As it was, we found one pile after another of baseball and basketball size stones dotting the landscape. Stone removal became a family affair for many. Like a spelling or quilting bee, sometimes stone bees were held to remove the granite from the ground. Working radially, piles were made as an area was cleared. Stone boats pulled by oxen transported the piles of stones to their final resting place where they were woven into a wall.
Occasionally, however, we discovered smaller stones upon boulders. Were they grave markers? Or perhaps spiritual markers?
There were double-wide stone walls with big stones on the outside and little stones between, indicating that the land around had been used for planting. But why hadn’t all the piles been added to the center of these walls? That’s what had us thinking this was perhaps Pre-colonial in nature.
Pasture walls also stood tall, their structure of a single stature. I may be making this up because I’ve had an affinity with turtles since I was a young child and own quite a collection even to this day, but I see a turtle configured in this wall. Planned or coincidence?
My turtle’s head is the large blocky rock in the midst of the other stones, but I may actually be seeing one turtle upon another. Do you see the marginal scutes arching over the head? Am I seeing things that are not there? Overthinking as my guy would suggest?
I didn’t have to overthink when I spotted this woody specimen–last year’s Pine Sap with its many flowered stalk turned to capsules still standing tall.
And a foot or so away, its cousin, Indian Pipe also showing off the woody capsules of last year’s flowers, though singular on each stalk.
As we continued to follow the walls, other things made themselves known. I do have to admit that we paused and pondered several examples of this plant because of its three-leaved presentation. Leaves of three, leave them be–especially if two leaves are opposite each other and have short petioles and the leader is attached between them by a longer petiole. But, when we finally found one in flower we were almost certain we weren’t looking at Poison Ivy. I suggested Tick-Trefoil and low and behold, I was correct. For once.
Our journey wandering the walls soon found us back on what may have been a cow or sheep path and it was there that we noted a cedar tree. Looking at it straight on, one might expect it to be dead. But a gaze skyward indicated otherwise. Still, the question remained–why here?
A Harvestman Spider may have thought the same as it reached out to a Beech Nut. After all, the two were located upon a Striped Maple leaf.
Onward we walked, making a choice of which way to travel each time we encountered an intersection of walls. This one had a zigzag look to it and we thought about the reputation Amos Andrews had with a preference for alcohol. But . . . did Amos build all or any of these walls?
We continued to ponder that question even as we came upon a stump that practically shouted its name all these years after being cut, for the property we were on had eventually been owned by Diamond Match, a timber company. Do you see the mossy star shape atop the stump? And the sapling growing out of it? The star is actually a whorl–of White Pine branches for such is their form of growth. And the sapling–a White Pine.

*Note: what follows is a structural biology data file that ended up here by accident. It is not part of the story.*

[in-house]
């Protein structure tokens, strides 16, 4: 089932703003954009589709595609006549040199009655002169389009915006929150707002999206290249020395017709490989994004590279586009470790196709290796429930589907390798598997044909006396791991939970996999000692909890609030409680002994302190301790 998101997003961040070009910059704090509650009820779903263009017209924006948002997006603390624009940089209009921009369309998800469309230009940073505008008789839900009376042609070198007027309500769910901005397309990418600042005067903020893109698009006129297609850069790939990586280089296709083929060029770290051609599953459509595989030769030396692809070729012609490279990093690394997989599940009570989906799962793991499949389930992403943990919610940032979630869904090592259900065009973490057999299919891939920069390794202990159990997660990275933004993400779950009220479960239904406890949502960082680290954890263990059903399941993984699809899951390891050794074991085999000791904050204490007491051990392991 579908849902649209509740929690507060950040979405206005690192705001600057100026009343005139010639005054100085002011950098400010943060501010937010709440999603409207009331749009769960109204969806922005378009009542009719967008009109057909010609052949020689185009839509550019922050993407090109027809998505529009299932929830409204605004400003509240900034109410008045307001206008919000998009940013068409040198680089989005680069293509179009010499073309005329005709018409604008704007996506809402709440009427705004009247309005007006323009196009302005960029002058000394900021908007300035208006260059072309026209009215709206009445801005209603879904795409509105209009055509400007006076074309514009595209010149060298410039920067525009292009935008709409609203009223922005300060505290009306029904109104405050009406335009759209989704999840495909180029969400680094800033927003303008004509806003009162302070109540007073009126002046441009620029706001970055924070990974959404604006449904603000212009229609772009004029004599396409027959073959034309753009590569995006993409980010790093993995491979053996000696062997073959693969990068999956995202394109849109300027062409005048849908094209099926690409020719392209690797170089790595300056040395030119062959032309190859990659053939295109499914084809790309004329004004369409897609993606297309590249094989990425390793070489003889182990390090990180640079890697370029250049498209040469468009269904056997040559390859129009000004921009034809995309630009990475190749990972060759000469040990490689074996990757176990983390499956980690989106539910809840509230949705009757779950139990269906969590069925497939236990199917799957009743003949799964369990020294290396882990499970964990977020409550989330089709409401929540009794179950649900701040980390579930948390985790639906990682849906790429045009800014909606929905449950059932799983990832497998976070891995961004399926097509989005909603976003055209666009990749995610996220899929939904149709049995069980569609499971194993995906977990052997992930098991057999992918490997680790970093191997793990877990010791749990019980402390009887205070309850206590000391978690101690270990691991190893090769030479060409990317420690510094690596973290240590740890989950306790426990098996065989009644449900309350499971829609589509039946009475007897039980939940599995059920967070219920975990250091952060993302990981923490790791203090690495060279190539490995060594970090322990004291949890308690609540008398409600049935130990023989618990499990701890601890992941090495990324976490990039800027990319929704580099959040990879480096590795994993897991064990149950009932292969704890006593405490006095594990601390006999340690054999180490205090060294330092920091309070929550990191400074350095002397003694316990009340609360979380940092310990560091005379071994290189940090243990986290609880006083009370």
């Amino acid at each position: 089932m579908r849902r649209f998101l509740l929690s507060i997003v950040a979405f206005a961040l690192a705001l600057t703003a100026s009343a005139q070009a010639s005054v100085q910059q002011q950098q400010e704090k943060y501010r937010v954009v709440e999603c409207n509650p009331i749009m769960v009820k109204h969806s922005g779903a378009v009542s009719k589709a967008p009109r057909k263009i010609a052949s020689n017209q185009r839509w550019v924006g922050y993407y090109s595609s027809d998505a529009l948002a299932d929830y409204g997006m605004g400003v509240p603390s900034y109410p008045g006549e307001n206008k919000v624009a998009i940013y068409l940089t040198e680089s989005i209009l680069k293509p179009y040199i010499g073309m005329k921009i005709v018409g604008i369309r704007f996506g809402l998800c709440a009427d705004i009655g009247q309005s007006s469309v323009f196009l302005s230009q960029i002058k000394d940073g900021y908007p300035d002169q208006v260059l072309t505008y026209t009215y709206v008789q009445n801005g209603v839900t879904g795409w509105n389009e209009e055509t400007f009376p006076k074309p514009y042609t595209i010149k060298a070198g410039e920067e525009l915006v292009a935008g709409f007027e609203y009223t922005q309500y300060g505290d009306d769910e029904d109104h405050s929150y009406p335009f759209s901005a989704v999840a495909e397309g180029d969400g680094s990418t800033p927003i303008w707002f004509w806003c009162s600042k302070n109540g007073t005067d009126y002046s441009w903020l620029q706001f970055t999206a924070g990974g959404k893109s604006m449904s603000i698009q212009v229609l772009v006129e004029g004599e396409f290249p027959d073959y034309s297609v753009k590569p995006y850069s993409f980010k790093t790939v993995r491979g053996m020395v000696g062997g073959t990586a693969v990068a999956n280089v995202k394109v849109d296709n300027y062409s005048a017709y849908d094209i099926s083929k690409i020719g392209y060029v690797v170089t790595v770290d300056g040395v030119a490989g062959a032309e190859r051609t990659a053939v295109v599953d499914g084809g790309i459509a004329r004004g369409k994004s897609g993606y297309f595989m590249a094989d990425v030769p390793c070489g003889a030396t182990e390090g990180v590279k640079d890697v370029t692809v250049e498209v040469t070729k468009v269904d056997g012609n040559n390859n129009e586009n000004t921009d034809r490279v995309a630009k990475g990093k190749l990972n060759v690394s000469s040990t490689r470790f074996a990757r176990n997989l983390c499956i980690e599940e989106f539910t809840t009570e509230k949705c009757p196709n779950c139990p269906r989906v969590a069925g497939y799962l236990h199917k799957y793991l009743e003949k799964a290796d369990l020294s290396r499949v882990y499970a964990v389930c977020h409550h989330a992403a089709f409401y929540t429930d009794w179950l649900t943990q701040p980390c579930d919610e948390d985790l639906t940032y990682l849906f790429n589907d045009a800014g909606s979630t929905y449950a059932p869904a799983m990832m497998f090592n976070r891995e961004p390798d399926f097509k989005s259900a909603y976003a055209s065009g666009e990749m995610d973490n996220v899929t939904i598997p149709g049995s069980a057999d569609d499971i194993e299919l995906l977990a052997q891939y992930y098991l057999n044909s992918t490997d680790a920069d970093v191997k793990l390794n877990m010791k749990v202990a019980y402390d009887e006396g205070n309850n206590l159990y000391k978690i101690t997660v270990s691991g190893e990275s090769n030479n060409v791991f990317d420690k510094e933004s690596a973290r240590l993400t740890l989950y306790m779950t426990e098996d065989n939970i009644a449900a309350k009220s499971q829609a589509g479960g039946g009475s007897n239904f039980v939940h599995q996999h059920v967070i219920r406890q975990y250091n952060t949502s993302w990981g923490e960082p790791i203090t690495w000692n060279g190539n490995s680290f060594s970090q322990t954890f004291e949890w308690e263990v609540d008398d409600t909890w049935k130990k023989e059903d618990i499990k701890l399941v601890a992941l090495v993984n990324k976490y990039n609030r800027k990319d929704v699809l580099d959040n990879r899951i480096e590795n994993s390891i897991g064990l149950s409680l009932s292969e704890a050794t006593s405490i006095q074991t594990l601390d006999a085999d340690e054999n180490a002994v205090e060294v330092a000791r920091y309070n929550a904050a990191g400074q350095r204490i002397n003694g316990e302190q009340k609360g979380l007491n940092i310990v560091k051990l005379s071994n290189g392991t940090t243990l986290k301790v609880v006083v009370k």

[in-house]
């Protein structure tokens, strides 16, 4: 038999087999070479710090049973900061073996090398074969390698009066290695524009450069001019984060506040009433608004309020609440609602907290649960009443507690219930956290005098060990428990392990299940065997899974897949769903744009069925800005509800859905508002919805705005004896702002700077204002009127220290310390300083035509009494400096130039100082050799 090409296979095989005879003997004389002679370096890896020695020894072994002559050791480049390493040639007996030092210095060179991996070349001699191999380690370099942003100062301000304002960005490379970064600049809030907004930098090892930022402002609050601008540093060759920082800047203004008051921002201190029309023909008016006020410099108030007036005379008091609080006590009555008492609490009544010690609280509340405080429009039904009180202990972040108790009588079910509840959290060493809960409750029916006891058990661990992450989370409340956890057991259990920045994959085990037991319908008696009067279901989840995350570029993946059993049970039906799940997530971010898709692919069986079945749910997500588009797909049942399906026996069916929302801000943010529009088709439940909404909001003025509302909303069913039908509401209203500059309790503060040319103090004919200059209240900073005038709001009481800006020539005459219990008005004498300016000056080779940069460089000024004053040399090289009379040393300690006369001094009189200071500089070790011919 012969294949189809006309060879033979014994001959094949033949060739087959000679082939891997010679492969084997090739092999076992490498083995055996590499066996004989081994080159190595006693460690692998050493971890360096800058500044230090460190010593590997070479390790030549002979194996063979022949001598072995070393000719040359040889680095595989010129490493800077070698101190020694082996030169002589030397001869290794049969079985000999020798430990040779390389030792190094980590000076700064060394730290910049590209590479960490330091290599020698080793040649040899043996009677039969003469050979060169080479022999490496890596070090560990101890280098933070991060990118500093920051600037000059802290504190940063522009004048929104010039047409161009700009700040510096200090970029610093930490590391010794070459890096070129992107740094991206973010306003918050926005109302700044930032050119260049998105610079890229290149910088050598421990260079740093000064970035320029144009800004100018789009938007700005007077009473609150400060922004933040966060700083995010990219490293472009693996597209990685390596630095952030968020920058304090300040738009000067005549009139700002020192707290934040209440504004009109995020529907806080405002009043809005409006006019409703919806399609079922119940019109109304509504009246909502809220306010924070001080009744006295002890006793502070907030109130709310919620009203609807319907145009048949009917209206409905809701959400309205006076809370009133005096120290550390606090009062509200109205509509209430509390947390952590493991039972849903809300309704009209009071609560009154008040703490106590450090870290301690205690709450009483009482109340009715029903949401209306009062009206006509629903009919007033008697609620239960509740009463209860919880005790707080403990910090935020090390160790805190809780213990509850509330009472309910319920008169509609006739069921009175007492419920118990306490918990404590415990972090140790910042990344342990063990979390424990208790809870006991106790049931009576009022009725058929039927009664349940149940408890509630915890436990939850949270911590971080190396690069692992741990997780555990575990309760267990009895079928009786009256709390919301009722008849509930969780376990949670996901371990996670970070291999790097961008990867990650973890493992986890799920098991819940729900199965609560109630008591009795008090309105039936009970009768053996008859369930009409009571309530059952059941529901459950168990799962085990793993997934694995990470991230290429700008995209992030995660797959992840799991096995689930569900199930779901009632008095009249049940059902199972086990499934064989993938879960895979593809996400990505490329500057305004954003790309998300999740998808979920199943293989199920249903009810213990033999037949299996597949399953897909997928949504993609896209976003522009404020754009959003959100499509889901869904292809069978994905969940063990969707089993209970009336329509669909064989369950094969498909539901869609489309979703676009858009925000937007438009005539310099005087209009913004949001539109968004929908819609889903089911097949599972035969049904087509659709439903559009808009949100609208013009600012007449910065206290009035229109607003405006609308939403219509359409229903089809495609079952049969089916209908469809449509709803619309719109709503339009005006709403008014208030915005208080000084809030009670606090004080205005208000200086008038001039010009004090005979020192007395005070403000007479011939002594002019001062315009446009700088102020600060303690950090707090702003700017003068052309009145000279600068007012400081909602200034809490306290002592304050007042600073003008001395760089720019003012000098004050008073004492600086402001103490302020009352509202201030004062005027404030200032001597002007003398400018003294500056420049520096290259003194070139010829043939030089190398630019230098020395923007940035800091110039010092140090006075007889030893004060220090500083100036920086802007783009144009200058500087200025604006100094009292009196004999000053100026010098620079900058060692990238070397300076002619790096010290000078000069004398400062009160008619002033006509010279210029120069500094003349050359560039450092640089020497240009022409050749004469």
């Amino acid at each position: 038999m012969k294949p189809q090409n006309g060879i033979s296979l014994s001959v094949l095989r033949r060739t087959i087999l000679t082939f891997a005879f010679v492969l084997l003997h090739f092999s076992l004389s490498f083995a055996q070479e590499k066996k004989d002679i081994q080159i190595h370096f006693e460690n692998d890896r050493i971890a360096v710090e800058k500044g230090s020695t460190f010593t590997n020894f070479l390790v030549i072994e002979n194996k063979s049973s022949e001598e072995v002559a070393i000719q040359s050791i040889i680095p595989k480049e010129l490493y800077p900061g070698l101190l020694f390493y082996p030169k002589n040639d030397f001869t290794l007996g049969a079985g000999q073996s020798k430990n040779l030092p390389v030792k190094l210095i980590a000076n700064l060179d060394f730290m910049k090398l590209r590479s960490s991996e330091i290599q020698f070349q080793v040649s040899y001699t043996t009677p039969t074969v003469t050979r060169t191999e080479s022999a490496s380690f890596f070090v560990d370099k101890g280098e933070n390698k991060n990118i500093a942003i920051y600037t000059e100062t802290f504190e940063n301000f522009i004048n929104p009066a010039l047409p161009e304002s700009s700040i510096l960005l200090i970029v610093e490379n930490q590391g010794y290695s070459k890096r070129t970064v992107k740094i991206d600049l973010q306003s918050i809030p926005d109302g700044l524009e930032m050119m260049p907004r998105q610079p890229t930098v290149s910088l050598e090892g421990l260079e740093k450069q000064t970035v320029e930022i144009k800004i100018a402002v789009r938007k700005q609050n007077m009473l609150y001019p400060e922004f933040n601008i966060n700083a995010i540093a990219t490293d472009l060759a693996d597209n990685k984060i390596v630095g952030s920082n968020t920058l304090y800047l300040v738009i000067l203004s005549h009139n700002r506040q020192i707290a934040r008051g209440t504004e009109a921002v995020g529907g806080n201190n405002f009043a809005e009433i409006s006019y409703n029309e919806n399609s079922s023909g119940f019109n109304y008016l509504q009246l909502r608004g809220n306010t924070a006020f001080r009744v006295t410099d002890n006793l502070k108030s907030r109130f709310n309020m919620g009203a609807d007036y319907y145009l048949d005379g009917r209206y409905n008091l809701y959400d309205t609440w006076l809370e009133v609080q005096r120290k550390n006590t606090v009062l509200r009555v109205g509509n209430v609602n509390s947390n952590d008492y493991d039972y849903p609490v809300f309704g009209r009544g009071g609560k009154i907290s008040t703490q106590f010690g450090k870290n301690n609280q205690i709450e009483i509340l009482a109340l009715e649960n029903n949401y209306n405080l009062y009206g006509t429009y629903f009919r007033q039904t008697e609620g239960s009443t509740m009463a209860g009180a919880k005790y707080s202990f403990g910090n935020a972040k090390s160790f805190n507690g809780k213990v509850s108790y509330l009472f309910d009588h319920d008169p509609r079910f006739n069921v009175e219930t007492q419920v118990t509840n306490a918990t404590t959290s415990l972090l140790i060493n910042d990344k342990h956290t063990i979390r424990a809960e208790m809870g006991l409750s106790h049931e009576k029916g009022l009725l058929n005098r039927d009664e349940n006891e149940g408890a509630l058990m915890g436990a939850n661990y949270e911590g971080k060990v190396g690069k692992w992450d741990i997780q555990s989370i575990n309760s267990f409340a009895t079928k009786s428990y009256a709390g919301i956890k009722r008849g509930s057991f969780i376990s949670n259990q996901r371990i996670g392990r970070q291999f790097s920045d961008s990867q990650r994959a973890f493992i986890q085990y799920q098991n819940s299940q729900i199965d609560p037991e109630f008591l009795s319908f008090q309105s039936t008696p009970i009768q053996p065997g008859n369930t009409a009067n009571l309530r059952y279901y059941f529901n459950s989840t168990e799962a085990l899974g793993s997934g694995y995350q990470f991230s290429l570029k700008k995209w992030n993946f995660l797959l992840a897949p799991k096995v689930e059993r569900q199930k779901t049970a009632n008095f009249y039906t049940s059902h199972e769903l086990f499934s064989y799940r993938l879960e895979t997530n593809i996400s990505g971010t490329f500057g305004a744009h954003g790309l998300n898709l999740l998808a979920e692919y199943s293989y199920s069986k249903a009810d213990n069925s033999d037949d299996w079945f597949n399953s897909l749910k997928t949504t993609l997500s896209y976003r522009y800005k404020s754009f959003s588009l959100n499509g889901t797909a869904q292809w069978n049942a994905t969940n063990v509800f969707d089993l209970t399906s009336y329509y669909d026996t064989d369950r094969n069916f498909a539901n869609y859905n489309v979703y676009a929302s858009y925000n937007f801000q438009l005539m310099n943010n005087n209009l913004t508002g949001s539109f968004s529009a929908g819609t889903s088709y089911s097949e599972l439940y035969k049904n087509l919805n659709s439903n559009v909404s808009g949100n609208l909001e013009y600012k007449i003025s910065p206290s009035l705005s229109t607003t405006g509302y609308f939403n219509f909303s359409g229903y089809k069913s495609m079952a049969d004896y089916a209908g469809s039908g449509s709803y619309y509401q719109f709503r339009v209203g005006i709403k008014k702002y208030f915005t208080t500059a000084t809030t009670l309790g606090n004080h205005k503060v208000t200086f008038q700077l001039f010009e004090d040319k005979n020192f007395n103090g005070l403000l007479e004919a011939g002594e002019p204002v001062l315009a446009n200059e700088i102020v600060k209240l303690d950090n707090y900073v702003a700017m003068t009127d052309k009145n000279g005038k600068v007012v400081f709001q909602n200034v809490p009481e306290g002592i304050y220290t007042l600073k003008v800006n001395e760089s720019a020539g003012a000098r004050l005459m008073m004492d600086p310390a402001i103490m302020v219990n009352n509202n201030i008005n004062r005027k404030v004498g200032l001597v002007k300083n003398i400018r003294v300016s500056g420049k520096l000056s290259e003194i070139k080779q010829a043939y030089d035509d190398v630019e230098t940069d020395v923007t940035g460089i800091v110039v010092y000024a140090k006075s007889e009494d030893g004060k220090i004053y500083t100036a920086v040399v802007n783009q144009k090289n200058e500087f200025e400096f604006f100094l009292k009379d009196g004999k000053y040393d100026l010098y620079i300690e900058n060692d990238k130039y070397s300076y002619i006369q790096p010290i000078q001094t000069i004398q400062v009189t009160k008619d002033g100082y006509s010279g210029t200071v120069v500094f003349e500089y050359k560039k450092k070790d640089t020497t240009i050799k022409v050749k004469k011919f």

And then . . . and then . . . something the three of us hadn’t encountered before. A large, rather narrow boulder standing upright.
Behind it, smaller rocks supported its stance.
The stone marked the start of another stone wall. And across from it a second wall, as if a road or path ran between the two and Bob stood in their midst adding coordinates to his GPS.
We chuckled to think that the stone was the beginning of Amos’ driveway and he’d had Andrews written upon it. According to local lore, he had a bit of a curmudgeon reputation, so we couldn’t imagine him wanting people to stop by. The road downhill eventually petered out so we didn’t figure out its purpose. Yet.
In the neighborhood we also found trees that excited us–for until ten months ago we didn’t think that any White Oaks existed in Lovell. But today we found one after another, much like the piles of stones. With the nickname “stave oak,” it made sense that they should be here since its wood was integral in making barrels and we know that such for products like rum were once built upon this property.
Trees of varying ages grow quite close to Amos Andrews’ homestead.
Also growing in the area was Marginal Wood Fern, its stipe or stalk below the blade covered with brown scales and fronds blue-green in color, which is often a give-away clue that it’s a wood fern.
We know how it got its name–for the round sori located on the margins of the underside of the pinnules or leaflets. Based on their grayish-blue color, they hadn’t yet matured. But why are some sori such as these covered with that smooth kidney-shaped indusium? What aren’t all sori on all ferns so covered?
So many questions. So many mysteries.
As curious as we are about the answers, I think we’ll be a wee bit disappointed if we are ever able to tell the complete story of the stone structure and the upright stone and all the walls between.
Walking among mysteries keeps us on our toes–forever asking questions and seeking answers.